I also never recommend opening, cleaning and relubing sealed bearings in mounts. It's cheaper, easier and better to simply replace them if they are damaged or defective or you need better quality. The grease that is in there is fine for these applications and with the bearings "sealed" it stays good for a long time. The real challenge comes with the crud inside the housings on the contact surfaces and in the taper, roller or needle bearings. There I find that a thin coating of SuperLube works quite well. However, there is another important reason that I use SuperLube and that is that it is readily available and reasonably priced. I know that there are other lubes out there and some that are probably even better, but it gets to be like replacing all the axis bearings in a mount with full ceramic ball bearings, you can do it but it is not worth the cost for the slight improvement. I also like the fact that I can get SuperLube all over my hands, etc. and not be poisoned by it. Since I frequently have the stuff all over my hands I consider that an important benefit for me and those I recommend it to.

Interestingly, the railroad industry is one of the places where SuperLube gets some use. The supplier that I use is actually a supplier to the railroad industry.

I don't argue that there are better (and worse) lubes out there, but in the searching I did when starting out in this business, it was my conclusion that SuperLube is a good fit for what we need when it comes to lubricating mounts.

Crossing my fingers that the elbow surgery won't be any worse that my numerous shoulder and knee surgeries. I'm too busy for that kind of problem. That elbow grease is great stuff but it's hard to fit the elbow inside the axis housings. Maybe that's why I'm ending up with surgery. Got to get my hands on some of that "Khalfan Aziz's miraculous slippery stuff" sometime though.

#30 Hilmi

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Posted 17 January 2013 - 01:15 AM

Ed, Ill have you know Khalfan Aziz is an ex collegue at work who was legendary for having a bad attitude and under performing. 10 years after he left and we still hear stories about him. So I wouldn't touch a grease with that brand name with a 10' pole. Good luck with your surgery. Took me more than a year to recover from my shoulder surgery and Im still having some trouble. Hope you have a smoother and speedier recovery.

#31 orlyandico

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Posted 17 January 2013 - 02:02 AM

Actually I don't think industrial lubricants are relevant for telescope bearings. Because in most industrial uses, the speed is very high and the grease or lubricant forms a hydrodynamic film. Telescope mounts rotate so slowly that this never happens.

Hilmi, I'm sure there are high-end bike shops in Oman. A good high-end teflon grease like "Finish Line Teflon Grease" is probably identical or very similar to SuperLube.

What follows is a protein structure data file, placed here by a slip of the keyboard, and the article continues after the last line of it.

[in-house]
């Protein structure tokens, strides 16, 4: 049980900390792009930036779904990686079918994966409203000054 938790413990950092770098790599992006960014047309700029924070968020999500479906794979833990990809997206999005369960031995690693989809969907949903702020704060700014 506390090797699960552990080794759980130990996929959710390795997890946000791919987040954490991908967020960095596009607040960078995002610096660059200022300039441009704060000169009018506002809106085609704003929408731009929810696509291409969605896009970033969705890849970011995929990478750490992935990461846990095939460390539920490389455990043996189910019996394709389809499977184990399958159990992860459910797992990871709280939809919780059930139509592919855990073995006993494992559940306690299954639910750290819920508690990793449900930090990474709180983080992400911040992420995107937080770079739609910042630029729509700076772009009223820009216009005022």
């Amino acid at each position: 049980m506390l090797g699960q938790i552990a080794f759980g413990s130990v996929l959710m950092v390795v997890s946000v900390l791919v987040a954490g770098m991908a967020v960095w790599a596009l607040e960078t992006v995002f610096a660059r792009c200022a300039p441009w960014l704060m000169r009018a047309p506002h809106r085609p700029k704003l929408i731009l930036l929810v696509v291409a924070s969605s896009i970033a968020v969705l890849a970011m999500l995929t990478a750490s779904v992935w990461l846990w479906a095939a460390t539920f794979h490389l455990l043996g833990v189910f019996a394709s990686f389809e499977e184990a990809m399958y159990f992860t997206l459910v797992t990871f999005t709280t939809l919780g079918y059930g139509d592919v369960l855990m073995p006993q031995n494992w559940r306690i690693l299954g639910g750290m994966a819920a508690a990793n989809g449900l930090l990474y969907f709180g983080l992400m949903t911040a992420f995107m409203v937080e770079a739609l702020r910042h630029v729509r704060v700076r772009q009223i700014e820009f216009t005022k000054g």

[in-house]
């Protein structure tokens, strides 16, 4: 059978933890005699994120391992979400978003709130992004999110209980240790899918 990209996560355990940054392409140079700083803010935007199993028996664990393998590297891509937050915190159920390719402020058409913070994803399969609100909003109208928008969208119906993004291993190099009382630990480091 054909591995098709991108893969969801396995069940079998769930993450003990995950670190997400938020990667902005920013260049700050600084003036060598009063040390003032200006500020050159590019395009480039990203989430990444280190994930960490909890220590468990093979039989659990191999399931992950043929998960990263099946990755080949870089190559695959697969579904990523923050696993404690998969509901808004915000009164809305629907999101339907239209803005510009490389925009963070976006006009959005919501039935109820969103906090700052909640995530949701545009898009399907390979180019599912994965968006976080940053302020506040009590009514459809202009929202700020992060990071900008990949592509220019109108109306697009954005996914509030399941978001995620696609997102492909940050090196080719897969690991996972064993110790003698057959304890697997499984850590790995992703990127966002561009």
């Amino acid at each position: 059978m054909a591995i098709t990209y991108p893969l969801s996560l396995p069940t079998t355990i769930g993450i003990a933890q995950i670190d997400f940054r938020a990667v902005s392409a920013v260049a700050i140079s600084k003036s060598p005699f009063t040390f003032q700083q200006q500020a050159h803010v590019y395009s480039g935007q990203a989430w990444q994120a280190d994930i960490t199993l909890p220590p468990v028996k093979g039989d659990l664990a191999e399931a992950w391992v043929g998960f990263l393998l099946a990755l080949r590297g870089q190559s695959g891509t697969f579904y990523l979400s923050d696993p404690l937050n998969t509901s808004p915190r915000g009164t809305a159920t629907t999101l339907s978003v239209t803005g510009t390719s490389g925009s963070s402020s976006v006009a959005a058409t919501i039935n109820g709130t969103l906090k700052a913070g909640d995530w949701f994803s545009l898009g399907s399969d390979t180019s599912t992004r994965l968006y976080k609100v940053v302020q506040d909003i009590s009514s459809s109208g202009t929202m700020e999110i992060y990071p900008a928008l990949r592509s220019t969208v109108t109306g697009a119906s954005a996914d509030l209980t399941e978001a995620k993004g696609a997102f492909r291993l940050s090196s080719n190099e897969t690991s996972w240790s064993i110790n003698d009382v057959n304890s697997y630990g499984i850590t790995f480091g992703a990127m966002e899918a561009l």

http://www.amazon.co...e/dp/B002L5YYYA

Your local high-end bike shop would know what this is, and if they don't have it they would be able to recommend something similar.

#32 Binojunky

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Posted 17 January 2013 - 12:07 PM

SuperLube is nice however its not available and its a scope mount with motors that will not be running hour after hour at high speeds and loads, any good quality automotive chassis and wheel bearing grease from a reputable manufacturer will just be fine, I,ve spent decades lubing cars, aircraft and industrial equipment, in one place I worked at for 15yrs had several high speed pick and place robots running 15hrs a day non stop, for 6 days a week, the worm was steel, the wormwheel was bronze both supported by regular grade ball bearings, they got relubed about twice a year with regular automotive grease and we never had any problems,DA.

#33 EFT

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Posted 17 January 2013 - 12:46 PM

SuperLube is nice however its not available and its a scope mount with motors that will not be running hour after hour at high speeds and loads, any good quality automotive chassis and wheel bearing grease from a reputable manufacturer will just be fine, I,ve spent decades lubing cars, aircraft and industrial equipment, in one place I worked at for 15yrs had several high speed pick and place robots running 15hrs a day non stop, for 6 days a week, the worm was steel, the wormwheel was bronze both supported by regular grade ball bearings, they got relubed about twice a year with regular automotive grease and we never had any problems,DA.


The problem with the automotive lubes that you refer to is that they are petroleum based. They tend to be too stiff at low temperatures (the work fine in a car once it gets going) and they tend to separate leaving the heavy gunky portions behind with the light oil portions leaking out the seams. In addition, most people do not want to have to strip down, clean out and relube their mounts that frequently. In the days of fully exposed worms and wheels, not such a big deal, but most mounts are not built that way anymore.